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Fall 2011 6 7 8 9 10 October 22, 2012 11
14 / 31 Lecture Notes 13 OFDM with Multipath x1(t) 1
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0 1 2 3 4 5 x3(t)=x1(t)+x2(t) t (s)
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0 1 2 3 4 5 t (s) EECS 455 (Univ. of Michigan) Fall 2011 October 22, 2012 15 / 31 Lecture Notes 13 OFDM with Multipath
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Total Received Signal
Second Path
(τ=0.16) Direct Path
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1.8 EECS 455 (Univ. of Michigan) 2 2.2 2.4
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time (s) Fall 2011 2.8 3 3.2 October 22, 2012 16 / 31 Lecture Notes 13 Orthogonal Frequency Division Multiplexing (OFDM)
Multipath propagation causes intersymbol interference because
the delay spread is signiﬁcant relative to the bit duration.
By making the bit duration longer the effect of intersymbol
interference can be decreased.
Longer bit duration reduces the bandwidth and the data rate.
Adding modulated carriers at other frequencies allows the data
rate to be increased.
Different carriers are chosen so that one carrier does not interfere
with other carriers.
Another way of looking at OFDM is that the bandwidth of each
carrier is narrow enough so that the channel frequency response
does not change signiﬁcantly.
IFFT produces signals that are orthogonal. Need extra time to let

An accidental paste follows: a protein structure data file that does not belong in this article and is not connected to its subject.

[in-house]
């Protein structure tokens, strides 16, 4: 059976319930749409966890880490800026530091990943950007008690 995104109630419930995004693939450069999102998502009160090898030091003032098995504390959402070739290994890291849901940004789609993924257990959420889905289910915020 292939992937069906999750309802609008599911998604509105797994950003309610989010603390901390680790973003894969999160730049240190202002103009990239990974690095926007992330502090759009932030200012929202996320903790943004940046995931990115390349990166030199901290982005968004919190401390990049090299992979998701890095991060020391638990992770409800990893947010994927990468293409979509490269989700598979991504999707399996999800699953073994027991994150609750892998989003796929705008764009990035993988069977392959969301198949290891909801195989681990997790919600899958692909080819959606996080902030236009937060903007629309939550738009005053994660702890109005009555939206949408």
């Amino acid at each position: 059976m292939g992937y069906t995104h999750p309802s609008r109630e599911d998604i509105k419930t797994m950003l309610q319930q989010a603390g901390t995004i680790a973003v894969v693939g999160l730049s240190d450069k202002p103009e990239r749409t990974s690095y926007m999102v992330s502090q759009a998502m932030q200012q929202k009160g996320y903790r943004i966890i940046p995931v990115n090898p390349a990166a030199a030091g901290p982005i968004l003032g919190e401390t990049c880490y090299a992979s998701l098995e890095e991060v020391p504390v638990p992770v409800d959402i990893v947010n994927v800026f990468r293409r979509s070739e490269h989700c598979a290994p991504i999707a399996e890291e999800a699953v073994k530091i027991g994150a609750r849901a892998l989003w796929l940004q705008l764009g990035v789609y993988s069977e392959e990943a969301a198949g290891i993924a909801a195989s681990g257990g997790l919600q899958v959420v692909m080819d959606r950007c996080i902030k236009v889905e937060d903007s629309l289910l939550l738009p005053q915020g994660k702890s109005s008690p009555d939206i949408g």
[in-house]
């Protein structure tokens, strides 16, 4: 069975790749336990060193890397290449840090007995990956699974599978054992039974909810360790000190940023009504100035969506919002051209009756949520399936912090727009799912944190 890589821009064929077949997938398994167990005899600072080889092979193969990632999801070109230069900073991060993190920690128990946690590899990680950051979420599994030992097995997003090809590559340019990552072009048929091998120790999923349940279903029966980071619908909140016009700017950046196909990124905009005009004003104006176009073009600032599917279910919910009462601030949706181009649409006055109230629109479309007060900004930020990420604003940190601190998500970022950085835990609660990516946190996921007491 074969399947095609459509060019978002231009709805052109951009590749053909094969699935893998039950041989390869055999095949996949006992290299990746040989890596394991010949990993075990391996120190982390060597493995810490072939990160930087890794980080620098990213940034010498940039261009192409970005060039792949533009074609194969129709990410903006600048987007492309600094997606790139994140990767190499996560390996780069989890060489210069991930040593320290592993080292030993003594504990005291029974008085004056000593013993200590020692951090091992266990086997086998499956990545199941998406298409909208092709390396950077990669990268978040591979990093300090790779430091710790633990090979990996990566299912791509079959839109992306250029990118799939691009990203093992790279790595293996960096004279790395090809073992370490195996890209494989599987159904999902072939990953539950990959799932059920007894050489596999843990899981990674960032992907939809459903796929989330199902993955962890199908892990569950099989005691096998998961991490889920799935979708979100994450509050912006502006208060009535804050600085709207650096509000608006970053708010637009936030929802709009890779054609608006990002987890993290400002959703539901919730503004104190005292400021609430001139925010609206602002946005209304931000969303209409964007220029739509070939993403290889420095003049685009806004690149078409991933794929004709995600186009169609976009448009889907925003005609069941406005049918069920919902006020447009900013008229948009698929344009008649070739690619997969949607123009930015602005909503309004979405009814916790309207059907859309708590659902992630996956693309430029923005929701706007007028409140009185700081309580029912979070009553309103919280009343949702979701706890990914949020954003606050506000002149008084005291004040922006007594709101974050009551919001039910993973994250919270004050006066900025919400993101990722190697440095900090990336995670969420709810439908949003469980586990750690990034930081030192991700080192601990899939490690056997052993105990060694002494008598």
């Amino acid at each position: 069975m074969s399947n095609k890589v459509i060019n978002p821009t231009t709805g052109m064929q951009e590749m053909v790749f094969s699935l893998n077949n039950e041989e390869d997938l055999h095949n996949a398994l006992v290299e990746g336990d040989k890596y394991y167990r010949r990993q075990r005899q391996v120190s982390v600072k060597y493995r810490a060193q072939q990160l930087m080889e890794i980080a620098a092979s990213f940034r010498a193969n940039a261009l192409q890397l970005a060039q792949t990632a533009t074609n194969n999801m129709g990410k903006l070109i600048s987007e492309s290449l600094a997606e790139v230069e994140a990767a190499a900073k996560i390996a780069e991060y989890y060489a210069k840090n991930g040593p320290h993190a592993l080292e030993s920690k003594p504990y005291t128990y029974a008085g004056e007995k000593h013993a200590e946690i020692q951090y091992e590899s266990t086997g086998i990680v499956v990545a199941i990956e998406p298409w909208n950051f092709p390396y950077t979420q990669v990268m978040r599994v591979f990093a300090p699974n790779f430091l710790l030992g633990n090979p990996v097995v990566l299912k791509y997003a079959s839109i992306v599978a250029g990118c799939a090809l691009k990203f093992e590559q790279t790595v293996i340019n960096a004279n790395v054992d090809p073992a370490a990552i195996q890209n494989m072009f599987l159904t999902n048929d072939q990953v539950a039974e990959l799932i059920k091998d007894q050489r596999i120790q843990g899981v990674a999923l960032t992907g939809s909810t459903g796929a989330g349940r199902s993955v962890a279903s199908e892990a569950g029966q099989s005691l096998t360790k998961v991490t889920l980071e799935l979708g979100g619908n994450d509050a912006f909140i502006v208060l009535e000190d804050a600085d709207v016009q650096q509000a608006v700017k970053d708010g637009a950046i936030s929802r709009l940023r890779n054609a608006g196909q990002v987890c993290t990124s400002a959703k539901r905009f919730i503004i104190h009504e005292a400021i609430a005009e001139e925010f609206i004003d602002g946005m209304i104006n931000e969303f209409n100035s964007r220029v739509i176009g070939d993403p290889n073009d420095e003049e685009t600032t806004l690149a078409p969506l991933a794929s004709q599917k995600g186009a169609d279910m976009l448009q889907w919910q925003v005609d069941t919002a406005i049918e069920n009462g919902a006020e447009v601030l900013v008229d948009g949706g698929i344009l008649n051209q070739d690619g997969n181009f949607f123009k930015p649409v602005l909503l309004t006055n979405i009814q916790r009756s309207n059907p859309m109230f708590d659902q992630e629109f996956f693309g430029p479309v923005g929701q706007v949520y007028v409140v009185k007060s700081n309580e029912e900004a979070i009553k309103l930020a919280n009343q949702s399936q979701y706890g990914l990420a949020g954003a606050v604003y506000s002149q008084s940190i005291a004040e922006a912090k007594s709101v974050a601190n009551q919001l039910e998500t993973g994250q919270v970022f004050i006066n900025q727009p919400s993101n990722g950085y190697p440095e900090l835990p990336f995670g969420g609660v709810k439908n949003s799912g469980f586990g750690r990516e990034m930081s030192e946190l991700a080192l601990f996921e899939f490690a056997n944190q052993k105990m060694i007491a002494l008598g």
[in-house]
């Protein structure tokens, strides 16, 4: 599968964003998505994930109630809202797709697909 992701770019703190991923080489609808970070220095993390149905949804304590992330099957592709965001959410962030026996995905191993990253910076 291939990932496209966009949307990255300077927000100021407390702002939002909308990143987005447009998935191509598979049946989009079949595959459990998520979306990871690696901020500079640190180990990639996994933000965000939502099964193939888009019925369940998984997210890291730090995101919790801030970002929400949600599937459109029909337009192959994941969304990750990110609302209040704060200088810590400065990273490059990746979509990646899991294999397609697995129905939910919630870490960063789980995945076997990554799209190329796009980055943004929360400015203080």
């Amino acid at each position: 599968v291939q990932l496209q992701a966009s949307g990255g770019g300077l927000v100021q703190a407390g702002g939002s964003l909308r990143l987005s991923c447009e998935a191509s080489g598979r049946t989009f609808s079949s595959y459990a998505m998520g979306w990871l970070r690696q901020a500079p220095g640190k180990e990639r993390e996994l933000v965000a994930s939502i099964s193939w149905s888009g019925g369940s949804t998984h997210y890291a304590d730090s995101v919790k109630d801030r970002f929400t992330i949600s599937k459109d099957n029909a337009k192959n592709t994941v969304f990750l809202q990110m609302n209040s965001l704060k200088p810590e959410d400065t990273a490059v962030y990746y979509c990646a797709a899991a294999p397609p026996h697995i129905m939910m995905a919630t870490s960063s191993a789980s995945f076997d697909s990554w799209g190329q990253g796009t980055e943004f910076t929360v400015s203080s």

multipath die out.
OFDM has worse peaktoaverage power ratio compared to single
carrier (unﬁltered system).
EECS 455 (Univ. of Michigan) Fall 2011 October 22, 2012 17 / 31 Lecture Notes 13 OFDM Signals
Consider using IQ modulation (two dimensional) on each carrier.
Let (Ik + jQk ) represent the complex data symbol transmitted on
each carrier for the data interval [0, T ].
If on each carrier we use both cosine and sine, then for each
carrier the generated signal for the interval [0, T ] is
sk (t ) = [Ik cos(2π kf0 t ) − Qk sin(2π kf0 t )]
= ℜ [(Ik + jQk ) exp(j 2π kf0 t )] . The total transmitted signal is then
N −1 sk (t ) s(t ) =
k =0 N −1 =ℜ
EECS 455 (Univ. of Michigan) (Ik +...
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This note was uploaded on 02/12/2014 for the course EECS 455 taught by Professor Stark during the Fall '08 term at University of Michigan.
 Fall '08
 Stark
 Frequency

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